At this time, an old white pickup vehicle had also stopped at the spot and the people in it invited me and two others to join. I run to sit in the pickup, thinking it was traveling with the minister. It was after we started moving that I realised that the two men in the pickup were headed to Garu on their own and had nothing to do with the president’s tour.
Resigned to fate and bottled up with intense infuriation, I decided to hold my cool and listen to music. Since the president would be visiting Garu, we would get there and wait for him, we concluded.
When we got to Garu, the owners of the pickup were not going towards the President’s durbar grounds. We saw another pickup truck and begged the driver to give us a lift to the durbar grounds. That’s how I got to Garu.
The rest of our colleagues who stayed with the bus later got a pickup from the Bawku West district assembly in Zebilla, through the facilitation of the PRO and joined us at Garu. To be honest, I don’t know if the information minister had a hand in the organization of this pick up or not. We all got busy with work and afterwards, came back home peacefully.
THE OTHER PRESS BUS
It was when we got to Garu that I found out that there was another car for the press. The Hyundai bus that has been mentioned. It is an air-conditioned mini-bus similar to the ones that usually convey passengers to and from the Tamale airport.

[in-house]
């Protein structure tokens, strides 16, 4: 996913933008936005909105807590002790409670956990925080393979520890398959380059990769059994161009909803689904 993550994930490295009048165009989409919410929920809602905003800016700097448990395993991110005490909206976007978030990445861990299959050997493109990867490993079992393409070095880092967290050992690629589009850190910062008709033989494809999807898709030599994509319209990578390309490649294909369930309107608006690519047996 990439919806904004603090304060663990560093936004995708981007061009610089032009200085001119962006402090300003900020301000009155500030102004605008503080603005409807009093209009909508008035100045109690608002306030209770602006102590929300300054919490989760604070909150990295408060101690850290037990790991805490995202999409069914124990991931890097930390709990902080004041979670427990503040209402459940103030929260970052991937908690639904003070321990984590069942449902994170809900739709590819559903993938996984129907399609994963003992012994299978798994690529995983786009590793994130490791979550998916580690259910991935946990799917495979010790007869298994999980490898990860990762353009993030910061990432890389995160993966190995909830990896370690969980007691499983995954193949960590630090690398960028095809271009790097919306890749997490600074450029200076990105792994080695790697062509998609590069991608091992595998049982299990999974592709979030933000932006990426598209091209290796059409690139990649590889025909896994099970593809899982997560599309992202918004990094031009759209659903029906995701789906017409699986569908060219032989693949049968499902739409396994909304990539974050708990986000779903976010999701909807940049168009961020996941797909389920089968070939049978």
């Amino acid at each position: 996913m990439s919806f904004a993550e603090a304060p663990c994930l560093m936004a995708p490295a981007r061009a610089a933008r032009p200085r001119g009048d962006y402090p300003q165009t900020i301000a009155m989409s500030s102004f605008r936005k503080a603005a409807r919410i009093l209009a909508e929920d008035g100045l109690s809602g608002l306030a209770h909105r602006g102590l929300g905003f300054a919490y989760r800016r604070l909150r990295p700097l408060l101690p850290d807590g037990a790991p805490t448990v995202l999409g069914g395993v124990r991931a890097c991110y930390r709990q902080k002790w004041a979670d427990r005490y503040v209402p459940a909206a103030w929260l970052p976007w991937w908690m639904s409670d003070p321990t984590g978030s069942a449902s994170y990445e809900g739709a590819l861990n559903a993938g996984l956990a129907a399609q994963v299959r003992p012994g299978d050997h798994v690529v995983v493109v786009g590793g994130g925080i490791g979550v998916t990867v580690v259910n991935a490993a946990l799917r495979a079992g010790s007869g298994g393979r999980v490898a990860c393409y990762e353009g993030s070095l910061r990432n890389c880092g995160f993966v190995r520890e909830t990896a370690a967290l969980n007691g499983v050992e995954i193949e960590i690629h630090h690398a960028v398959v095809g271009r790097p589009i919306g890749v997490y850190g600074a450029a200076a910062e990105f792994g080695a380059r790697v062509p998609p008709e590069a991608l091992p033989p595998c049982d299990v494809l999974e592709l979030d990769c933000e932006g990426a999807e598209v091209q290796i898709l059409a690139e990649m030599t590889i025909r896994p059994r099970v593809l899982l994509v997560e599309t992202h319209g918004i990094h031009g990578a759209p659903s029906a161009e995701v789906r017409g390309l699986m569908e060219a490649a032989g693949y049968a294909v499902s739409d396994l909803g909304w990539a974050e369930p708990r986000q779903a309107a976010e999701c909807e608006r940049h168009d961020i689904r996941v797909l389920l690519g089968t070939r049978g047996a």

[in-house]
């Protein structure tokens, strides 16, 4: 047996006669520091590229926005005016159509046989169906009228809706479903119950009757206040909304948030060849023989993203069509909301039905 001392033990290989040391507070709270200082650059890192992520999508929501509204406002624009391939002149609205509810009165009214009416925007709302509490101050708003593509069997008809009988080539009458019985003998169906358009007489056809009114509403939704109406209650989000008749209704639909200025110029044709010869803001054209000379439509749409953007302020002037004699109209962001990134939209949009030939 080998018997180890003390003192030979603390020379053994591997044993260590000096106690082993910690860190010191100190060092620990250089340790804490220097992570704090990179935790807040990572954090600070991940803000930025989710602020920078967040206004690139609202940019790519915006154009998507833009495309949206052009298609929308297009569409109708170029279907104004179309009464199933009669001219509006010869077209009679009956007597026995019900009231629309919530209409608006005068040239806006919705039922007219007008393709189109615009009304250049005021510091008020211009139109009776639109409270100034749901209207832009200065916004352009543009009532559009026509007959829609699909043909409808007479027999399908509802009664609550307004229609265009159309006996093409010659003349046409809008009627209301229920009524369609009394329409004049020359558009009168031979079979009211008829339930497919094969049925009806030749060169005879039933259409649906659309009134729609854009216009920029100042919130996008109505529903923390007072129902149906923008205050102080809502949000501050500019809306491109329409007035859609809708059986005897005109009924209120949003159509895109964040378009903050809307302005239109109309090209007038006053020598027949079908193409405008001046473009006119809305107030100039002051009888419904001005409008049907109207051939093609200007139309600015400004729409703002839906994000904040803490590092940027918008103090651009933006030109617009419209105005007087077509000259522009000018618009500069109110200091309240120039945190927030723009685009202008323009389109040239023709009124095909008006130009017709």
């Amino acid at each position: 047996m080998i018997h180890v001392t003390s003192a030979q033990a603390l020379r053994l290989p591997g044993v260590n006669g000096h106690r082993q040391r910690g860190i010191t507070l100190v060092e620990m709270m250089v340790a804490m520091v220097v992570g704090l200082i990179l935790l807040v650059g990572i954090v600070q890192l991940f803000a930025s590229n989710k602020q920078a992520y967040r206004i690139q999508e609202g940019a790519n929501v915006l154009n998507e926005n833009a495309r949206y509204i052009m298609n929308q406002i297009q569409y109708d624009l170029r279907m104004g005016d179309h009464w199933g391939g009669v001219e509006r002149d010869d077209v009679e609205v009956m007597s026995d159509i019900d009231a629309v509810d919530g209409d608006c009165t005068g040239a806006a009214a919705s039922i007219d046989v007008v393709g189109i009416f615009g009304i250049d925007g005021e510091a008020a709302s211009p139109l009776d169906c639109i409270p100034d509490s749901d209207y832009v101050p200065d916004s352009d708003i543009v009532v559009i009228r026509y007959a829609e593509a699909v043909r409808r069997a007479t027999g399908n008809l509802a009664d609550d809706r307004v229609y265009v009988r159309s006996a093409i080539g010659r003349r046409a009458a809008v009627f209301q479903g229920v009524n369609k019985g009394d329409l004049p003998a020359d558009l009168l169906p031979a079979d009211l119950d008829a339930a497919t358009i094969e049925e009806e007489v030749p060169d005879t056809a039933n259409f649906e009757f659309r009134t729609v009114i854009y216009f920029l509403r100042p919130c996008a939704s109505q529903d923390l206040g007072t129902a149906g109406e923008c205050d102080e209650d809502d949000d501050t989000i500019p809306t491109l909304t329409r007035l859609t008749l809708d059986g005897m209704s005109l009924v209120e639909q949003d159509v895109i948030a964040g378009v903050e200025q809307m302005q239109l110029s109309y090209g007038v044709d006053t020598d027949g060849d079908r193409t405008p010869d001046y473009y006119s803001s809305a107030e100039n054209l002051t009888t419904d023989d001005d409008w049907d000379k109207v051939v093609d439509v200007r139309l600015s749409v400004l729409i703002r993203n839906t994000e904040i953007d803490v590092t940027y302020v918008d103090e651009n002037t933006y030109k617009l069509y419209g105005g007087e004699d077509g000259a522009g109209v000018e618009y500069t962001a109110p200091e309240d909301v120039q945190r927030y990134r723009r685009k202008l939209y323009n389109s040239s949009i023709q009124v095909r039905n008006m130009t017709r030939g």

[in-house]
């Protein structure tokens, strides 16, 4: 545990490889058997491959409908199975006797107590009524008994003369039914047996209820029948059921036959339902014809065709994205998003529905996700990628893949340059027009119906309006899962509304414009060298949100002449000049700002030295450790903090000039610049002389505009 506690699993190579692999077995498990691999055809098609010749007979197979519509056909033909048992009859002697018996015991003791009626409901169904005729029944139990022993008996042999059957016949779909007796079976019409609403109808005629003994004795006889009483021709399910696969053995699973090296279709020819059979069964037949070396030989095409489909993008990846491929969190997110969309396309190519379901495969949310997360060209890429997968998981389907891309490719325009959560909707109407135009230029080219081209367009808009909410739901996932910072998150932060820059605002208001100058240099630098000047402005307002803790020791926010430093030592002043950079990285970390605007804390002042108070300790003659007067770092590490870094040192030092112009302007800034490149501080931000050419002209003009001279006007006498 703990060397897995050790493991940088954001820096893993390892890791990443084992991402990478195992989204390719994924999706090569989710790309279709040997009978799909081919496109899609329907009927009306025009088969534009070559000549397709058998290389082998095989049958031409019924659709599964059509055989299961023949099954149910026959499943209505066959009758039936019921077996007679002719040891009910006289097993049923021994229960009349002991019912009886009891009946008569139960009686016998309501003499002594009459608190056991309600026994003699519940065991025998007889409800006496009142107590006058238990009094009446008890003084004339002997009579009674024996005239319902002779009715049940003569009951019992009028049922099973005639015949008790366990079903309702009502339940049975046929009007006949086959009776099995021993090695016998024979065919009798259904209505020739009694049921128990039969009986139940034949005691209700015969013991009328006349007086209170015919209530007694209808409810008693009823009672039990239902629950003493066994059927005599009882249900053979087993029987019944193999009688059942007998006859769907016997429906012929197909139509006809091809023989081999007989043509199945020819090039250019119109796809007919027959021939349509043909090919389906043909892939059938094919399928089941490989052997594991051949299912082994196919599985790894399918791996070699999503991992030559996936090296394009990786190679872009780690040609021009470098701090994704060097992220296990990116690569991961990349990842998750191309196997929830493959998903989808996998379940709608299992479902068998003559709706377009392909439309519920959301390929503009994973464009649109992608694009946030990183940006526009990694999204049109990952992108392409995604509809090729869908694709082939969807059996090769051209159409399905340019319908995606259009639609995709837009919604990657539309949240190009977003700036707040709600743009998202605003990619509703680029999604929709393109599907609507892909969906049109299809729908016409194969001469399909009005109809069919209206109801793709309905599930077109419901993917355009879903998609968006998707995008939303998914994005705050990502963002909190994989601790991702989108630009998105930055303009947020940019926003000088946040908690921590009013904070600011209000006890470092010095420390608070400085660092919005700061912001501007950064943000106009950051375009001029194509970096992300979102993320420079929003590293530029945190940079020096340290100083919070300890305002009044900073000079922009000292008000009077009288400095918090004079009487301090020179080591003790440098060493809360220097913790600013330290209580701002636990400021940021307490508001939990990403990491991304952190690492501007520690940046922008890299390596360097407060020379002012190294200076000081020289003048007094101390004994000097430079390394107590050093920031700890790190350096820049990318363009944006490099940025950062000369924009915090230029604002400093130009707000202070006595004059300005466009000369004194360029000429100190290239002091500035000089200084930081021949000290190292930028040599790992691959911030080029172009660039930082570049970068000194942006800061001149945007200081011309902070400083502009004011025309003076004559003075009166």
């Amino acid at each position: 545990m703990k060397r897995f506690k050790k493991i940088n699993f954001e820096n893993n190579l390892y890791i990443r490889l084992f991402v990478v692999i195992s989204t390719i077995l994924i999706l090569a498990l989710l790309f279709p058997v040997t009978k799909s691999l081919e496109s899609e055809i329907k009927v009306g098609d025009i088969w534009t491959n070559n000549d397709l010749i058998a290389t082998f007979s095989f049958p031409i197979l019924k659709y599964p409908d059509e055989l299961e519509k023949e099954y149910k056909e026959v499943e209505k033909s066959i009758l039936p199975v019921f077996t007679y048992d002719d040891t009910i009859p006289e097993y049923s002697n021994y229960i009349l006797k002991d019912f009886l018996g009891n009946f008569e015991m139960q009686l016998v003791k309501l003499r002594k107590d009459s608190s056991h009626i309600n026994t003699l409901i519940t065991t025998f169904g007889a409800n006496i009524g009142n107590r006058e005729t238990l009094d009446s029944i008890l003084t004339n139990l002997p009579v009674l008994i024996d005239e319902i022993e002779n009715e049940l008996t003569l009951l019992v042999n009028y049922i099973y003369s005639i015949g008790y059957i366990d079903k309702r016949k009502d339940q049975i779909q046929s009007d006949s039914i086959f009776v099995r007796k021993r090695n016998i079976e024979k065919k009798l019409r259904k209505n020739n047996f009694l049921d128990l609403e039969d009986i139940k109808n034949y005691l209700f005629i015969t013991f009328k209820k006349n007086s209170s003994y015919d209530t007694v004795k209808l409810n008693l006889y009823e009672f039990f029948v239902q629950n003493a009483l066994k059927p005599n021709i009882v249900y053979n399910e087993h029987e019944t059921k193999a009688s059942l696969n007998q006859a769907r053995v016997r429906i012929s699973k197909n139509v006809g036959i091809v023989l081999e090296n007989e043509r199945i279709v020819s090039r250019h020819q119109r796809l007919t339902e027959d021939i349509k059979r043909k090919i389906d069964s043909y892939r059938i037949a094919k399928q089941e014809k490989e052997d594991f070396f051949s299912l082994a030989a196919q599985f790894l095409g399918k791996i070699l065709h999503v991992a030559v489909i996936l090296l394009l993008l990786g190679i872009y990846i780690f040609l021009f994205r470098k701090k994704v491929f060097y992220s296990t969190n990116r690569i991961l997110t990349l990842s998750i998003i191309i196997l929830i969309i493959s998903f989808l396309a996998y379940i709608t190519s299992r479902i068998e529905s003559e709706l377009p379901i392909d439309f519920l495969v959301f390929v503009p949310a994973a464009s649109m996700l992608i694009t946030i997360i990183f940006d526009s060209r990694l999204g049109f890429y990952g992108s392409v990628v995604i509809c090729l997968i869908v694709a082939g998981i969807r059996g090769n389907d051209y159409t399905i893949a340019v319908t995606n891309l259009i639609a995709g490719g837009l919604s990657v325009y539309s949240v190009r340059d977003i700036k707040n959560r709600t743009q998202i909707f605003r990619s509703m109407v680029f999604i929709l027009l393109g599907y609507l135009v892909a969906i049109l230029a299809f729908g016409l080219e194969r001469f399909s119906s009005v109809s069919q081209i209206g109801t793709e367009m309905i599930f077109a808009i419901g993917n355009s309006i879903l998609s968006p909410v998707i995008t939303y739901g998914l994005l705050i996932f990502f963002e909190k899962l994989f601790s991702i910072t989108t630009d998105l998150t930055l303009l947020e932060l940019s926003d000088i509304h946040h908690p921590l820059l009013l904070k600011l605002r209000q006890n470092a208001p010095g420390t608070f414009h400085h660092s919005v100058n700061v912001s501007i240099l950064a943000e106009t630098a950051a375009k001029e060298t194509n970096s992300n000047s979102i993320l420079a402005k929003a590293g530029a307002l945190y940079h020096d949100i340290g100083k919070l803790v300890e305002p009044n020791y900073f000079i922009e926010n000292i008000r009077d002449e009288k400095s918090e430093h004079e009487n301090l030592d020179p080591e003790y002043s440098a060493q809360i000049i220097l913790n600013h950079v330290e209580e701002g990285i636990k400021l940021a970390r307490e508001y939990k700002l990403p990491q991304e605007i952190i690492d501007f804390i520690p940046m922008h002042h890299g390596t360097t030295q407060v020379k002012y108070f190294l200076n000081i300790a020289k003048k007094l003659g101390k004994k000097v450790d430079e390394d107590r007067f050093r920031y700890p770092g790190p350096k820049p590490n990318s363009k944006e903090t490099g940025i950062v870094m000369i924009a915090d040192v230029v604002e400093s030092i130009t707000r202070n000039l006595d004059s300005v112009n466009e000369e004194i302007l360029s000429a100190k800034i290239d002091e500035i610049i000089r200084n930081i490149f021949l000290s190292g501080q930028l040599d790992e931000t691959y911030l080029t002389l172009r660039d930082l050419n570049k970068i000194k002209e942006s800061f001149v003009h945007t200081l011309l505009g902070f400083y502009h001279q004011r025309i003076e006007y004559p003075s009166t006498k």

When the program was over, I was told about this bus so I went to check if they had space in it so I could join. There was one vacant seat left so I took it.
The journalists that were in this bus by my count were; TV3 reporter and cameraman, Metro TV reporter and cameraman, Citi FM’s correspondent and A1 radio’s reporter. This makes it six people. Graphic’s correspondent was also in this bus but he was one of those that were left behind in our broken down bus and later came in the pickup that the PRO got from Zebilla.
Now, there was Edmund Awuni, the NPP’s Regional communications director also in this bus and then two members of the NPP’s regional communications team: a gentleman by name Maxwell who I used to know as the communications secretary of NPP in the Talensi district (I don’t know if he still holds the position) and another gentleman I only know as Sanusi who represents the NPP in radio discussions here in Bolga.